I personally tend to write variation #3 for its resemblance to the lazy map variation. However, notice that the code is wider, and the indentation level is deeper now. Instead of all vertically aligned at 5 spaces in variation #1, the inner-most transducers (the mappers inside the `comp` form) in variation #3 are now indented with 17 spaces. I like the aesthetics of variation #1 the most, to be honest, but I've convinced myself to write variation #2 or #3 for their benefits.
Imperative programming for fully customized transducers
This obstacle will probably throw many die-hard functional programmers off. However, we Clojure programmers are practical, and it's okay to throw in some local states in a controlled manner. At work, I needed a partitioning logic that partitions the data using the running total so each partition has a running total of less than a given limit while maintaining the order of the data.
This problem fits the use cases for transducers well, even though I don't really care about integrating it with
core.async at the moment, but I know the option is open to the future. I implemented this with a custom transducer function that accepts the limit number (and a few other key functions) and returns a transducer. The implementation itself isn't that hard to figure out with the help of the
clojure.core/partition-by source code. Below is the simplified implementation of the
partition-by-running-total custom transducer (note that this simplified version doesn't handle an initial value that's larger than the limit gracefully, but I want to burry you with too many details):
(defn partition-by-running-total [limit] (fn [rf] (let [a (java.util.ArrayList.) total (volatile! 0)] (fn ( (rf)) ([result] (let [result (if (.isEmpty a) result (let [v (vec (.toArray a))] (.clear a) (unreduced (rf result v))))] (rf result))) ([result input] (let [total-val @total] (if (<= (+ total-val input) limit) (do (.add a input) (vswap! total + input) result) (let [v (vec (.toArray a))] (.clear a) (let [ret (rf result v)] (when-not (reduced? ret) (.add a input) (vreset! total input)) ret))))))))) (into  (partition-by-running-total 10) [2 5 5 5 2 2 2 5]) ;; => [[2 5] [5 5] [2 2 2] ]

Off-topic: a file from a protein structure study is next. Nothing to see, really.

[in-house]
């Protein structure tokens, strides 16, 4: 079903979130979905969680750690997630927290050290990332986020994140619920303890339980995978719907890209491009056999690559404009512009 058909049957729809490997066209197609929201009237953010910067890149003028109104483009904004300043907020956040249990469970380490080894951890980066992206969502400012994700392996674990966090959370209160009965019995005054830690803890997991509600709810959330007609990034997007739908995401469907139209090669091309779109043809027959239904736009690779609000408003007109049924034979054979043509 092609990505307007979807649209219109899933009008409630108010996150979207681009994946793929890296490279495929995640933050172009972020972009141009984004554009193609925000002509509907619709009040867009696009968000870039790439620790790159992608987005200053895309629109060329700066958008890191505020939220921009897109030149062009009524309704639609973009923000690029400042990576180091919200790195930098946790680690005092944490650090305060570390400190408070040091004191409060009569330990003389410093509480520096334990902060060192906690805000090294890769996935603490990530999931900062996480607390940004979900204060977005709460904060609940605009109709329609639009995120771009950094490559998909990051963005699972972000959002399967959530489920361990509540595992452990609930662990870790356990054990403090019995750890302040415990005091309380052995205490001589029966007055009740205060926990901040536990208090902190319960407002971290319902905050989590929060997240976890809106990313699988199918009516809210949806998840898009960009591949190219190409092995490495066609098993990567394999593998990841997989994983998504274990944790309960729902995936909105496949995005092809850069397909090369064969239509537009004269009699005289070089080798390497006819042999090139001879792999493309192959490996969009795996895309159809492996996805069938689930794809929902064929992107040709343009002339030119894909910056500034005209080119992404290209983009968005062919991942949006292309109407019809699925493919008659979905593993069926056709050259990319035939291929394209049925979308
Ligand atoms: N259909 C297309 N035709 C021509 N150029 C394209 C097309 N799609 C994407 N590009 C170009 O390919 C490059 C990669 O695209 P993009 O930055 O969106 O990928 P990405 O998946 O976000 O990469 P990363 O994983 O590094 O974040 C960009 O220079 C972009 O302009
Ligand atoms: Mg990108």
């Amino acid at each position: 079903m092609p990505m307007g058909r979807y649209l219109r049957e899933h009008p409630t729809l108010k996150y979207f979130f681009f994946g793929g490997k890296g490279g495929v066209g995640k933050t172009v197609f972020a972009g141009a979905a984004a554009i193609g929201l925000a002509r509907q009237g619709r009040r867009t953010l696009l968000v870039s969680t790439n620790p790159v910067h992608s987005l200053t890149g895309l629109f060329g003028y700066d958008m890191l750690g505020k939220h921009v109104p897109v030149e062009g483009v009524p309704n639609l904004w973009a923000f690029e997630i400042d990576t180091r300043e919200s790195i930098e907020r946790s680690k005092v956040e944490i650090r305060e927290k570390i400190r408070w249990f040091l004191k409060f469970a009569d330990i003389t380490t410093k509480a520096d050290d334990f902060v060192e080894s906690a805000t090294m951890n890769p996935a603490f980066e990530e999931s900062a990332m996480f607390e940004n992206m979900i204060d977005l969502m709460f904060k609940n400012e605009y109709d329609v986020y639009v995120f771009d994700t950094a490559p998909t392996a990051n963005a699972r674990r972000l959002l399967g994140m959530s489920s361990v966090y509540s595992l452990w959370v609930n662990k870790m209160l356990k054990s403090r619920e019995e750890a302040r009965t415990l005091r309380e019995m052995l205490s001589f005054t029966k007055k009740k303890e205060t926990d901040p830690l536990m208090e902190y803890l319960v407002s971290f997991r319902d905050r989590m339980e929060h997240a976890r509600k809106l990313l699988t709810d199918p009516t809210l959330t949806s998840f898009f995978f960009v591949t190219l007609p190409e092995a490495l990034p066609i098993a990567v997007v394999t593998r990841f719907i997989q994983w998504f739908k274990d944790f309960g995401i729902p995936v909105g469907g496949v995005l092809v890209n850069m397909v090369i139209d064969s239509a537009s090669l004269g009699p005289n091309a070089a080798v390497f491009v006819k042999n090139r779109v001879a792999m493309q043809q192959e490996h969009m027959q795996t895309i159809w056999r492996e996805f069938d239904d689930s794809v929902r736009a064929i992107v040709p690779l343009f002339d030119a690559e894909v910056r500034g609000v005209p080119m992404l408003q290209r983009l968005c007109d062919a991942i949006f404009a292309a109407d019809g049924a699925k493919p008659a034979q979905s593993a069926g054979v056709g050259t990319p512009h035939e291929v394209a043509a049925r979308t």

The implementation of this custom transducer undoubtedly requires writing imperative code to keep track of and mutate the internal states. However, this is the only case in the past 4 years where I needed to implement the transducer from the ground up. Chances are that the
clojure.core already has you covered.
I think you should default to compose transducers for all the sequence transformations. Transducers are more optimized for speed and memory. You can opt-in for laziness when needed. And they are as easy to compose. If you are not already writing transducers as your default, please give them a try.